A tessellation is a pattern of shapes repeated to fill a plane. The shapes do not overlap and there are no gaps.
Tessellations are something we often see in quilts, carpets, floors, and more. In the figure below are three examples.
The shape that is repeated, or tessellated, is called a motif. The following are the motifs for the tessellations above.
Sum of angles at a vertex
For a tessellation composed of polygons, the sum of the angles formed at any vertex equals 360°.
For the tessellation above composed of squares to the left, the sum of the angles at a vertex are 90°+90°+90°+90°=360°. The angles at a vertex to the right are 120°+120°+120°=360°. This is true for any vertex in the tessellation.
There are 3 types of tessellations.
A regular tessellation is made up of regular congruent polygons. There are only three tessellations that are composed entirely of regular, congruent polygons.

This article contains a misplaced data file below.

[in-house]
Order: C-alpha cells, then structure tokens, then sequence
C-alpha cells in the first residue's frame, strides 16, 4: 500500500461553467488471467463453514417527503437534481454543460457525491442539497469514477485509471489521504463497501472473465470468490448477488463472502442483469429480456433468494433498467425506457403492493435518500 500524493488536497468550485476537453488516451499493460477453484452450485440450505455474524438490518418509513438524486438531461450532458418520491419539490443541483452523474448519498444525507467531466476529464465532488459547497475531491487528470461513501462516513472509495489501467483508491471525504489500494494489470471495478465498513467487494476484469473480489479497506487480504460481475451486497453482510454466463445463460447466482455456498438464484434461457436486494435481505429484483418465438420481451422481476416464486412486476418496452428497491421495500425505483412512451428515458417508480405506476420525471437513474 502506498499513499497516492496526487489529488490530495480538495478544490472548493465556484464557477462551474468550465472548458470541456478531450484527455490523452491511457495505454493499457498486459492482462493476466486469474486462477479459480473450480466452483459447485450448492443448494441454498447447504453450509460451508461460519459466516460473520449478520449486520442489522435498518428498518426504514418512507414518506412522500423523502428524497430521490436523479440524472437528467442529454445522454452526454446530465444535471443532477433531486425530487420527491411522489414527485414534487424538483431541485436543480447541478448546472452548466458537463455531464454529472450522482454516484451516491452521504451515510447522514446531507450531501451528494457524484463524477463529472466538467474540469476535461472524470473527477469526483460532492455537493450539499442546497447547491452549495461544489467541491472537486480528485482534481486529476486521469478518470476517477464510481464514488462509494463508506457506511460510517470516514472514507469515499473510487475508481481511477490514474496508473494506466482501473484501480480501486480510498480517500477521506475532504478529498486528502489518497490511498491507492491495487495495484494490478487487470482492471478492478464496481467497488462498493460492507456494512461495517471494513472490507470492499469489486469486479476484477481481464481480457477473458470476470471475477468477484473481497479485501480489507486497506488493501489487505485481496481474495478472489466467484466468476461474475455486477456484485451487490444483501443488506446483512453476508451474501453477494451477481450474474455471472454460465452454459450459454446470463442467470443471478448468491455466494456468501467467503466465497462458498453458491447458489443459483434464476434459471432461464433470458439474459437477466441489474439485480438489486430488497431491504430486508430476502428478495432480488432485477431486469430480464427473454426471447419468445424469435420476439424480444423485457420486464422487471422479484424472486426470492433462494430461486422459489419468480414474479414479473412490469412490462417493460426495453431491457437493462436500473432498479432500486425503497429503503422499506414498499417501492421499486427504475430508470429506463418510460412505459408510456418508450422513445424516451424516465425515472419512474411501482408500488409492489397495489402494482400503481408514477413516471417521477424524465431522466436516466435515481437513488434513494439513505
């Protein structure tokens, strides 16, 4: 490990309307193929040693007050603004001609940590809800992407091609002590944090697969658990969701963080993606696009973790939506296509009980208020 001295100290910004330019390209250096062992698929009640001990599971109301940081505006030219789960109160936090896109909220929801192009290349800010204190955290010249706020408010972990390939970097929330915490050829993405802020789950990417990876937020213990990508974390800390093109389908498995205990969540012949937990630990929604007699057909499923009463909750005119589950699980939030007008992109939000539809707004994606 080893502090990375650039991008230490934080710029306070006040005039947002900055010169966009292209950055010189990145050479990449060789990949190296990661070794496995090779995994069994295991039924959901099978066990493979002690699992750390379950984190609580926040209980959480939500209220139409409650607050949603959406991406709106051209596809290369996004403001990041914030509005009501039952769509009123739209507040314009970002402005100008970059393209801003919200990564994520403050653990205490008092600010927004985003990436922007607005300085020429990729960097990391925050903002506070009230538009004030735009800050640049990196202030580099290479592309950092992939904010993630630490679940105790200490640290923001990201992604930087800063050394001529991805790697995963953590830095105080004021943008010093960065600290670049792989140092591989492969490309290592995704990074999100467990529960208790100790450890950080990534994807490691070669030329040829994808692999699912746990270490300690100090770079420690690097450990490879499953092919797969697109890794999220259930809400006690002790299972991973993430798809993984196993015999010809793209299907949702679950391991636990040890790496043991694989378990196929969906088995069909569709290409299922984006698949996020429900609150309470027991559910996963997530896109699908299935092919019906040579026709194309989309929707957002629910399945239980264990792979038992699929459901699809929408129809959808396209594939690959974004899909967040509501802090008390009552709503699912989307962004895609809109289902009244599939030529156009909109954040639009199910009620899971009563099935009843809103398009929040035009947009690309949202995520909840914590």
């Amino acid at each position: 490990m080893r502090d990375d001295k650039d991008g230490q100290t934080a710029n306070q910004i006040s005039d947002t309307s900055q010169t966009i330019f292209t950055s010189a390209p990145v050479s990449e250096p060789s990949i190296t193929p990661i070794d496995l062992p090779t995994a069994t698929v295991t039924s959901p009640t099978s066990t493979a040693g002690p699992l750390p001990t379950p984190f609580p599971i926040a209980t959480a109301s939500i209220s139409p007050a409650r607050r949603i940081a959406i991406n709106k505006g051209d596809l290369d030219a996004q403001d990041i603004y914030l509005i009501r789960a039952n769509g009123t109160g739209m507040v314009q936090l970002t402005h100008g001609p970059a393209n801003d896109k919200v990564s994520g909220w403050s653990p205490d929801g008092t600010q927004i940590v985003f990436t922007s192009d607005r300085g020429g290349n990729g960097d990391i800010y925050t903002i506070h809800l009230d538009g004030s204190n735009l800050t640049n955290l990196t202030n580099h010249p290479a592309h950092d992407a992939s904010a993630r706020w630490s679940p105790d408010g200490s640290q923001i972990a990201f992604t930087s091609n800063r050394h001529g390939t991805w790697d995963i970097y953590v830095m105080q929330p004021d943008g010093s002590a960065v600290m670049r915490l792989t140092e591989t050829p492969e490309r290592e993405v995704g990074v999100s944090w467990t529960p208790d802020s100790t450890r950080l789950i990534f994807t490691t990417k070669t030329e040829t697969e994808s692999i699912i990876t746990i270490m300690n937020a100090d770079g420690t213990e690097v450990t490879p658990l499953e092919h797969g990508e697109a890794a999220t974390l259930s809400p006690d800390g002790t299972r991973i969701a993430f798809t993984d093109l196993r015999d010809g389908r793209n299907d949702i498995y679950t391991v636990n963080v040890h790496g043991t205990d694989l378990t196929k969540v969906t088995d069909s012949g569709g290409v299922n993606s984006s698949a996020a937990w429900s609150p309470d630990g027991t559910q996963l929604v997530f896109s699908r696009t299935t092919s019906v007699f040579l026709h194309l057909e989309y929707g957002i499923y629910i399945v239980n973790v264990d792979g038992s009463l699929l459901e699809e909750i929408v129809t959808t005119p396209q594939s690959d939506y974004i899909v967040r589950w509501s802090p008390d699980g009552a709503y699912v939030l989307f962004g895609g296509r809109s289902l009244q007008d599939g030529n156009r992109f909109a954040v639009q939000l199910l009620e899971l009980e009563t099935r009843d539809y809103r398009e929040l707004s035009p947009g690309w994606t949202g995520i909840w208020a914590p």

A semi-regular tessellation is a tessellation that is composed of two or more regular polygons such that the arrangement of the polygons is the same for each vertex in the tessellation.
The pattern around each vertex is identical. We call this pattern the order of the vertex of the tessellation, and name it based on the number of sides of each regular polygon surrounding the vertex.
The order of the semi-regular tessellation composed of equilateral triangles, squares, and regular hexagons shown above is 3-4-6-4. Start with the polygon with the fewest number of sides first, then rotate clockwise or counterclockwise and count the number of sides for the successive polygons to complete the order.
There are only eight semi-regular tessellations.
A non-regular tessellation is a tessellation that is composed of other shapes that may or may not be polygons.